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Home > Education > Water Damage In The News > Article > Water Damage In Brand New Ma School

Water Damage Found In Brand New MA High School

A Massachusetts contractor has extended his warranty on the new Quincy High School by two years, following the discovery of a series of leaks in the newly installed plumbing.

The school opened in September, and within a period of several weeks more than 17 leaks were discovered, damaging carpeting and tiles in the area above the administration office. P.J. Kennedy and Sons of Boston, the contractor responsible for the pipework in the building, blamed a faulty batch of elbow shaped fittings as the cause of the leaks. The contracting firm agreed to replace the faulty fittings at no additional cost to the city, and repair the resulting water damage. The company has also extended the warranty coverage on all work performed for the school through 2013, and put up a bond to cover the cost of any future work.

1543640_f248.jpgThe leaks began to appear shortly after the school opened, and the damage got progressively worse over the course of several weeks. Paul Kennedy Sr., president of P.J. Kennedy and Sons, said the manufacturer of the fittings, NIBCO Inc. of Indiana, has agreed to cover the $60,000 his company spent fixing the leaks and damage. The company also covered overtime costs for school custodians who worked on the leaks. The fittings in question were not perfectly formed, leaving small gaps that could not be successfully patched with solder. As the heating season began and the pipes expanded, water was able to seep through those unsealed gaps, causing the damage.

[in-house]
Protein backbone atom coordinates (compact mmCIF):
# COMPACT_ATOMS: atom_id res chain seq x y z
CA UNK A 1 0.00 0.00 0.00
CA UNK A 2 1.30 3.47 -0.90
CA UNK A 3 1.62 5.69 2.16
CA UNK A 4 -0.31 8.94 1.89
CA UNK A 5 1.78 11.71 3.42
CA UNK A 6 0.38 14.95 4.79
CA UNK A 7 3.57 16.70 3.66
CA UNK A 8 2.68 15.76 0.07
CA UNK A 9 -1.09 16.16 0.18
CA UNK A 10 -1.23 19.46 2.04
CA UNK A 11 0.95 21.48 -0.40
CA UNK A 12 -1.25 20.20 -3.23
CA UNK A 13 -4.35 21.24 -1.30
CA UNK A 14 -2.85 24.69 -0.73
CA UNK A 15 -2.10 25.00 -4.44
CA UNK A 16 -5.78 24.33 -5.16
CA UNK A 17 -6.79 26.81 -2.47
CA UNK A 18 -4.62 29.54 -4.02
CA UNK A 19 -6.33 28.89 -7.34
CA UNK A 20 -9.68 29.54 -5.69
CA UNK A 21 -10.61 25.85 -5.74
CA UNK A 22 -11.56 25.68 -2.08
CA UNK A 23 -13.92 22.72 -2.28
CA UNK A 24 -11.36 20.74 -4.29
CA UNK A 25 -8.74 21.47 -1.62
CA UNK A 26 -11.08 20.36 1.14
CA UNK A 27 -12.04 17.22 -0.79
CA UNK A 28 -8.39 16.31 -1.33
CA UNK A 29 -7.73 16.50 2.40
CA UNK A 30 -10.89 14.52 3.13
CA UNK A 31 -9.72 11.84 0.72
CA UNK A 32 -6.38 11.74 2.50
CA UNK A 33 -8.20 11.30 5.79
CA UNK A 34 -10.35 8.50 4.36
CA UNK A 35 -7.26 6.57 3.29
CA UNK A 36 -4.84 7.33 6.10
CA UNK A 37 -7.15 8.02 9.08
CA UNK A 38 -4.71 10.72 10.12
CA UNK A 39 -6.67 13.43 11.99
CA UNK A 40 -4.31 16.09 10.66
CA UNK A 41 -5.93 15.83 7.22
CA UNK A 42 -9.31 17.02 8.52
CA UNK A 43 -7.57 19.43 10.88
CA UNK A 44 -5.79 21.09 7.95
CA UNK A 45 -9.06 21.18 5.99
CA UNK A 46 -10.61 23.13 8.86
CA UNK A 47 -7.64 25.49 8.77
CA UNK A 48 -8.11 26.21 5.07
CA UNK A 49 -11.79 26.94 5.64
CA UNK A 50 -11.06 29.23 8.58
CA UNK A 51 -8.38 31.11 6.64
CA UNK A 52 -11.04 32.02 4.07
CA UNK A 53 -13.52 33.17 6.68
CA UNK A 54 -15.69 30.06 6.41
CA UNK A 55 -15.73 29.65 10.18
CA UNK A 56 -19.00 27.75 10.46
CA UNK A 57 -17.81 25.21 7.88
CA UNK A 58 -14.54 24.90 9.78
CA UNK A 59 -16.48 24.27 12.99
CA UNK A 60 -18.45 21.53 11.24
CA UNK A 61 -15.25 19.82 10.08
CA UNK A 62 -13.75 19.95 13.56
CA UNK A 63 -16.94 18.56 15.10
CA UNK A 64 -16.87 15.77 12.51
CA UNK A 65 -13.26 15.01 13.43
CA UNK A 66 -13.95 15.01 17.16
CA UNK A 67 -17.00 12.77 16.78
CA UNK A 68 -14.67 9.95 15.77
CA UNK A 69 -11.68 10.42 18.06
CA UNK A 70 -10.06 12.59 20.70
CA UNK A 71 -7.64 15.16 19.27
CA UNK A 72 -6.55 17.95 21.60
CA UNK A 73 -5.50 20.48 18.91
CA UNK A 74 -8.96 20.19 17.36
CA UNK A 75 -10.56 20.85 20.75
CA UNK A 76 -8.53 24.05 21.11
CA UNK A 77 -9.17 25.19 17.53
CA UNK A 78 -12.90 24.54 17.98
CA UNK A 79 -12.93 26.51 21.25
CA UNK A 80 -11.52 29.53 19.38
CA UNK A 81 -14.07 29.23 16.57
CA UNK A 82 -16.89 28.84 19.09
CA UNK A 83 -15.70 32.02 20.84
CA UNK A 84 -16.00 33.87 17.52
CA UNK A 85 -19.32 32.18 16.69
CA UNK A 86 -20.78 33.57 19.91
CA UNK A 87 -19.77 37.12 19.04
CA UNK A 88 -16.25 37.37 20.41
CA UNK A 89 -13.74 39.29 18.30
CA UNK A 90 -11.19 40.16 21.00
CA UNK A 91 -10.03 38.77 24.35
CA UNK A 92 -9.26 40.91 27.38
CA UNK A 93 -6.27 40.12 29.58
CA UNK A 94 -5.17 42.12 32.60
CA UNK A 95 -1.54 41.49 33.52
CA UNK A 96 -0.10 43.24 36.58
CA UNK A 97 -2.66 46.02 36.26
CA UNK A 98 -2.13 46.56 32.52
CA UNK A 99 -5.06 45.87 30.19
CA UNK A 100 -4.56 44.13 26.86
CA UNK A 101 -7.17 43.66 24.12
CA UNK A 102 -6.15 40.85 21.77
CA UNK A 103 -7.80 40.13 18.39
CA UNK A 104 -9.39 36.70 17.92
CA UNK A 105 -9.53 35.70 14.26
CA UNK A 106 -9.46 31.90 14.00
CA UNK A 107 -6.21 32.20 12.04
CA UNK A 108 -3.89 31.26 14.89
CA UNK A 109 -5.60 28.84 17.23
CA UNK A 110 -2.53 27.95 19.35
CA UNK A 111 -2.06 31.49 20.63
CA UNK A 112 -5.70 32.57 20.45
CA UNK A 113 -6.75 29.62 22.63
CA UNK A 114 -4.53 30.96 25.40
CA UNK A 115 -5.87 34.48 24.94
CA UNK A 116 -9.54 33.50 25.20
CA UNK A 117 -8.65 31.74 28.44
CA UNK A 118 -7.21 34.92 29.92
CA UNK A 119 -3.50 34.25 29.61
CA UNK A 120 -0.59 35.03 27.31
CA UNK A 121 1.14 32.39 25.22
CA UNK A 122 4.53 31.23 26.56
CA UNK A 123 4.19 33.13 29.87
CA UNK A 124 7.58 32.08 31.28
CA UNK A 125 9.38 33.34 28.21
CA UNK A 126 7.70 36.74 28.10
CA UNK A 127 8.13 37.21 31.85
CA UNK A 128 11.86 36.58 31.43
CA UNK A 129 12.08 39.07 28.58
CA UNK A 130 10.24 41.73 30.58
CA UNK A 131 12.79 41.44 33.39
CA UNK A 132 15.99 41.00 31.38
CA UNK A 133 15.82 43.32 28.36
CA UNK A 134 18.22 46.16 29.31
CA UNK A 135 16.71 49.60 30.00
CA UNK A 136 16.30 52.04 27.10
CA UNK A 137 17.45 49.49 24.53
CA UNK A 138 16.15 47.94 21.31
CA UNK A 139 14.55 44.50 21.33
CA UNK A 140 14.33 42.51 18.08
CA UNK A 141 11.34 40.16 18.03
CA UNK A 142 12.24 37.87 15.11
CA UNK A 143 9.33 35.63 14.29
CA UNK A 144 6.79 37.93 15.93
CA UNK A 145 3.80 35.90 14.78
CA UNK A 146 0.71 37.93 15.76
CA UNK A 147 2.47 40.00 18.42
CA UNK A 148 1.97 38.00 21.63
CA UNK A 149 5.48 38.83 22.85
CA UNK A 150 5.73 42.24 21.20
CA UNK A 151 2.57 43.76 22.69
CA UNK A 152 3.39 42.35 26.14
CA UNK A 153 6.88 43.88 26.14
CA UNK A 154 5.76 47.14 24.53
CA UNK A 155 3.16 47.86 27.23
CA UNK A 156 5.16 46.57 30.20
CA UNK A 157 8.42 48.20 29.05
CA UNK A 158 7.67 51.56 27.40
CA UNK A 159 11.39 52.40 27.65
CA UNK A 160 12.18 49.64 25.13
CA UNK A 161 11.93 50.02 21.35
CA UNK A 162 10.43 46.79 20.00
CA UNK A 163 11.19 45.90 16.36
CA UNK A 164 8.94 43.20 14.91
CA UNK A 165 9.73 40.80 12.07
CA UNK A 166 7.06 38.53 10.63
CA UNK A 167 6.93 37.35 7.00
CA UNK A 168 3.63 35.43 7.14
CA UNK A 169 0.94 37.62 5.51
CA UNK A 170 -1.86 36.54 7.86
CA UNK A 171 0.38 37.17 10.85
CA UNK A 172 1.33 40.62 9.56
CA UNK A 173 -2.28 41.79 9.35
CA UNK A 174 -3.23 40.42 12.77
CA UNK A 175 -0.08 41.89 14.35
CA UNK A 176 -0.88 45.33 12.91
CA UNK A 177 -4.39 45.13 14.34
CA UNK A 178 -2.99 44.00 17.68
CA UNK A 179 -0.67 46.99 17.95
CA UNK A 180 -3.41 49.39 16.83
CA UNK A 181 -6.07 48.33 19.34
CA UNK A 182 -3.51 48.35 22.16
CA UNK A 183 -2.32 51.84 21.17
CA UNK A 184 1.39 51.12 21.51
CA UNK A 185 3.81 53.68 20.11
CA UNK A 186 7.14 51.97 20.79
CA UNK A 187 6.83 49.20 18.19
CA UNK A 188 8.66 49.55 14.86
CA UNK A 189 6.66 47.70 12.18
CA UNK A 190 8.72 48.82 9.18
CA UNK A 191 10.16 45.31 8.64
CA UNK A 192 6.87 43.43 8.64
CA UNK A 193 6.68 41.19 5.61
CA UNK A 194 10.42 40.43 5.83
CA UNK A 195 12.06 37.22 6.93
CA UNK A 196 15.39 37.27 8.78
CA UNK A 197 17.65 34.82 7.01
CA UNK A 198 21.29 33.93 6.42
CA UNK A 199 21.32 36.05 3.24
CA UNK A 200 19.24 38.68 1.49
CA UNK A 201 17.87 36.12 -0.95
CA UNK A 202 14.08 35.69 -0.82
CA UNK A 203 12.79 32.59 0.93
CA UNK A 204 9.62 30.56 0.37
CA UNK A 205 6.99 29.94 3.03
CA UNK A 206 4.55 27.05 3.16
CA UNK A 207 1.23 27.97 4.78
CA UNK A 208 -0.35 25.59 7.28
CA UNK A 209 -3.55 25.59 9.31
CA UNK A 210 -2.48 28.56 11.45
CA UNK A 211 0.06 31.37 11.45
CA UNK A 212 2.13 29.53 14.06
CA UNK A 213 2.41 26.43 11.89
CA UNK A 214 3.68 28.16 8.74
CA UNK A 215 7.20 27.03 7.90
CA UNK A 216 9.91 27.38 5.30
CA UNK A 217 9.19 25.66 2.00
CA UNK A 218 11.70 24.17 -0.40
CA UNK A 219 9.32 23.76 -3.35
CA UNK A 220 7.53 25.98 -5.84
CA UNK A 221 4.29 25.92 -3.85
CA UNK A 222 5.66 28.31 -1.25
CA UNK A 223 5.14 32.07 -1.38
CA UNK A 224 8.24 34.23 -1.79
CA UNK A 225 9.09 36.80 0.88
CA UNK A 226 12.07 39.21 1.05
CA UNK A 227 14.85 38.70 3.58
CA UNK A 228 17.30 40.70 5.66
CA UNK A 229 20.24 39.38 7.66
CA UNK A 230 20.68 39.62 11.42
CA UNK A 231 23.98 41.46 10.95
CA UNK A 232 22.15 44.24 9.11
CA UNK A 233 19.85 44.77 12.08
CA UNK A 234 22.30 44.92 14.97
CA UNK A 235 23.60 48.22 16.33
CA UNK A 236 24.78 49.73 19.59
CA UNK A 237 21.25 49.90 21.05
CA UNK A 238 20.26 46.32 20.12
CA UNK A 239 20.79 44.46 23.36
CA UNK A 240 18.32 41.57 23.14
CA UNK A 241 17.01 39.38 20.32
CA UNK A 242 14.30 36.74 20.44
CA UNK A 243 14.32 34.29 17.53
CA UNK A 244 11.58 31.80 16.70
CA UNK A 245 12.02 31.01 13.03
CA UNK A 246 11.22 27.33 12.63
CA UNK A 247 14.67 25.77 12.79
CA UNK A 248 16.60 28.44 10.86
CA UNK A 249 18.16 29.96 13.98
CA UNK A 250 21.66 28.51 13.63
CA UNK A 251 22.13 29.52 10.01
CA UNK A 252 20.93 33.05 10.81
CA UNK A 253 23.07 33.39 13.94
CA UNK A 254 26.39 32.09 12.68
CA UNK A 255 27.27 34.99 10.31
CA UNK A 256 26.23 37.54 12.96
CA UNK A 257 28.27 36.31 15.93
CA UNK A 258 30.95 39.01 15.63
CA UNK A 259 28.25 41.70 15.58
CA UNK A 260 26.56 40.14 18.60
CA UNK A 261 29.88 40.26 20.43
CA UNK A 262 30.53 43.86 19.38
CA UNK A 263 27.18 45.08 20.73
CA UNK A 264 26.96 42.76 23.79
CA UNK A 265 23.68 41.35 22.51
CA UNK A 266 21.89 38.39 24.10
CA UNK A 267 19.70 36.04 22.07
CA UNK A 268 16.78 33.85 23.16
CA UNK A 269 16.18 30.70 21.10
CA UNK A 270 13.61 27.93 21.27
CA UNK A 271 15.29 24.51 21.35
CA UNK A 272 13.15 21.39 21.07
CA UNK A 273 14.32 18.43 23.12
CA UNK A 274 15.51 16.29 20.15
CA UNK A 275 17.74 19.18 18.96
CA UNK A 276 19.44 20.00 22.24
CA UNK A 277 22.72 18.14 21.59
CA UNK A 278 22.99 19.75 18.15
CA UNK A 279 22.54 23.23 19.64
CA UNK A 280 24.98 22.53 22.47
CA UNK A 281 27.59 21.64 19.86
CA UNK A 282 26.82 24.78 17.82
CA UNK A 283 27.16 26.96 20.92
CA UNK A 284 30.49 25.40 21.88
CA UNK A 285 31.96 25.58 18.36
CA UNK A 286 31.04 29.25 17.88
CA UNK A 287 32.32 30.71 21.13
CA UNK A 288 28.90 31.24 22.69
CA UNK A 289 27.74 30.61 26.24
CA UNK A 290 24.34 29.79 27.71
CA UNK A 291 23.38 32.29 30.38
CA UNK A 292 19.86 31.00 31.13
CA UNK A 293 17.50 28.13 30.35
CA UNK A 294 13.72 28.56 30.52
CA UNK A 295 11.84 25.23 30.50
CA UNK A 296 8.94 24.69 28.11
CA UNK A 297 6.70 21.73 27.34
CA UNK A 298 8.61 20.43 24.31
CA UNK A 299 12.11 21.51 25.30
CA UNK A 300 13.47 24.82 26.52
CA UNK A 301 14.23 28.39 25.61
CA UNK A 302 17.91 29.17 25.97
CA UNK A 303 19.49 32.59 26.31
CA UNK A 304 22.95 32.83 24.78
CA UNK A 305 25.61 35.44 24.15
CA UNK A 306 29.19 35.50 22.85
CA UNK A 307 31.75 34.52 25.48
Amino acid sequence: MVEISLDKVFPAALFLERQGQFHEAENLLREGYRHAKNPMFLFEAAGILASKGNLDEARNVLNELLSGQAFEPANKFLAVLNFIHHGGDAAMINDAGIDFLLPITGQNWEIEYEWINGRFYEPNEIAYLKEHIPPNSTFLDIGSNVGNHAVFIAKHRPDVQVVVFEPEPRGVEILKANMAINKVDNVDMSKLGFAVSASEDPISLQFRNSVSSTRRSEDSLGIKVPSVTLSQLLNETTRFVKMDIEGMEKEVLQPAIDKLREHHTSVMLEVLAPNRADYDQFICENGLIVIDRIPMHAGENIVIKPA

School officials say they believe the problem has been correctly rectified; however they are anxious for another heating season to pass before they can rest easier. The problems at Quincy High School make a perfect illustration, that even new constructs are not immune from water damage. Perfectly new constructs can suffer damage as the result of poor workmanship or, as in this case, faulty piping.

In many cases, home inspectors can find such problems before a purchase is made on a new home, but at the same time it is always important to be proactive. Inspect your property regularly for any signs of small problems before they have the chance to become large ones (such as a small crack in the foundation causing a costly basement flood). Not just leaking pipes, but broken window seals, cracks in your foundational wall, pretty much anything that might allow access to your home by ground water or rain water.

Brendas carpet.JPGHome and business owners, as a rule, do not normally know what to look for when it comes to potential water damage, so it is usually advisable to call in a professional. Your local, IICRC certified, water damage restoration company can send a trained technician out to your home, someone who knows what to look for, where to look for it, and what to do with it when he finds it. They can also take the proper steps to correct it before it becomes an issue, as well as clean up and repair any damage that may have already occurred.

So enjoy that new house, but don’t be lulled into a false sense of security by the smell of new carpet and wood. Keep an eye out for problems, or potential problems, and call your local professionals to keep everything in its proper working order.

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